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Thursday, May 5, 2016

Refusing to accept no as an option

Friday, May 9, 2008

A much healthier Raeann Driscoll, with new roommate Jack, is steadily improving after her Total Pancreatectomy and islet auto transplantation at University of Minnesota. Melinda Quasius Photo.
* Driscoll recovering after rare surgery

Taking no for an answer was not an option for Raeann Driscoll, and now she is much healthier for it.

The 15-year-old Driscoll suffered from pancreatitis for several months before traveling to the University of Minnesota in February for a rare surgical procedure.

Dr. David Sutherland performed a Total Pancreatectomy and islet auto transplantation on Driscoll Feb. 11, to relieve her of severe abdominal pain.

Most Pancreatectomy patients become diabetic after the procedure, because the insulin-producing islets are lost with the organ. But, with the islet transplant, patients like Driscoll would be less likely develop diabetes or be insulin dependant.

Sutherland was able to harvest 700,000 small islets during the operation and reinsert them into Driscoll's liver. She was able to end her insulin use after a month.

Slowly, Driscoll and her mother, Michele Altman, have been trying to reduce the amount of pain and other medications the teenager is on.

Raeann spent three weeks in the hospital, one for tests and two for the surgery and recovery. While in the hospital, staff and family were able to get her to eat small bites of food again, something that has not occurred for several months.

Her first meal at home was a specially prepared plate from Lucio's Mexican Restaurant. After a few bites, Driscoll had enough, and her first meal lasted a week.

Now, while at home, Driscoll has some Dairy Queen ice cream every night before bed to keep her insulin levels up. The milk proteins help her digest the sugars, so it is easier on her system.

Because of her limited ability to eat, Driscoll has dropped 80 pounds since the beginning of her illness.

She told her mother, "That's why God made me big, so I could handle this." If Driscoll was a smaller size, she would have needed a feeding tube.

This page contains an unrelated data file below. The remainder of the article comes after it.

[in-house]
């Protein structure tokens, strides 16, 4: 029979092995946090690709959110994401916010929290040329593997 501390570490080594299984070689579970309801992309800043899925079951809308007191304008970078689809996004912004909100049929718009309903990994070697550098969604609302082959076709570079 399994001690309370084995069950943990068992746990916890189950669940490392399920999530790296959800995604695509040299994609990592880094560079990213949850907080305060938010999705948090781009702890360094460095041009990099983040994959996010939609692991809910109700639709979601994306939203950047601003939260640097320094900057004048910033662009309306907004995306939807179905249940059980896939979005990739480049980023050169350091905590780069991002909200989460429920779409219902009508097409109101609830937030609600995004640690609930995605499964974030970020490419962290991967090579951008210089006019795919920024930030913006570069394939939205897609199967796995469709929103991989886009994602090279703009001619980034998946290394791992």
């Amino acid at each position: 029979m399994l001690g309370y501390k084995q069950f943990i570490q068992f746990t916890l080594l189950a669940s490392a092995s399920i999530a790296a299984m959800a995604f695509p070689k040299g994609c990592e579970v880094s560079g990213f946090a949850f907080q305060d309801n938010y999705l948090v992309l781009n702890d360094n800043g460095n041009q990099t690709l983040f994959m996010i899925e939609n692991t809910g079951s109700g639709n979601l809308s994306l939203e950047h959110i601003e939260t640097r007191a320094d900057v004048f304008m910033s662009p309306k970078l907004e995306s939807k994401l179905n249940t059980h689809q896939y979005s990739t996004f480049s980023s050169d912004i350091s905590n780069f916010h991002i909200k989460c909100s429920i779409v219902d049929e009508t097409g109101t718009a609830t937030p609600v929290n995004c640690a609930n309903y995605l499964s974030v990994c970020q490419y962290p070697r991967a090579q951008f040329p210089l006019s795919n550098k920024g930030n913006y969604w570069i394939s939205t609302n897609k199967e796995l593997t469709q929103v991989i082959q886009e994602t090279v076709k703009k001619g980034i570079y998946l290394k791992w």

The new body image hasn't adjusted to the new body, but Driscoll is excited to shop for new clothes, including a bathing suit.

Swimming and cycling will help her build her strength up for daily activities, including homework.

She has started homebound work, with teachers coming every Tuesday and Wednesday to bring her back up to speed. Right now, Driscoll is working on Biology and English, and hopes to finish the first semester of work by June.

With help from eventual summer school and NovaNet classes, Driscoll should be able to catch up with her classmates and even graduate with honors.

Her goals extend beyond the classroom, though. Driscoll hopes to get active again soon, and "just be normal. I don't want to be sick anymore."

But the road to a normal, healthy life is long and there is still a long way to go for Raeann.

She will have a follow-up appointment in Minnesota May 20, and recurring appointments every three months for a year after her surgery.

Then, she will be required only to do yearly follow-ups.

Driscoll is also participating in a study on islets in hopes of helping others deal with the experience she had.

Altman said students at Northview High School and employees of the City of Brazil raised funds for Raeann to make the trip to Minnesota and search for some new, better fitting clothes.

Along with Northview and Brazil employees, her sister Alyssa provided emotional support during the difficult weeks of recovery.

With Driscoll back in the swing of things, her thoughts are turning to her ideal first full meal: Steak Gorgonzola from Olive Garden.

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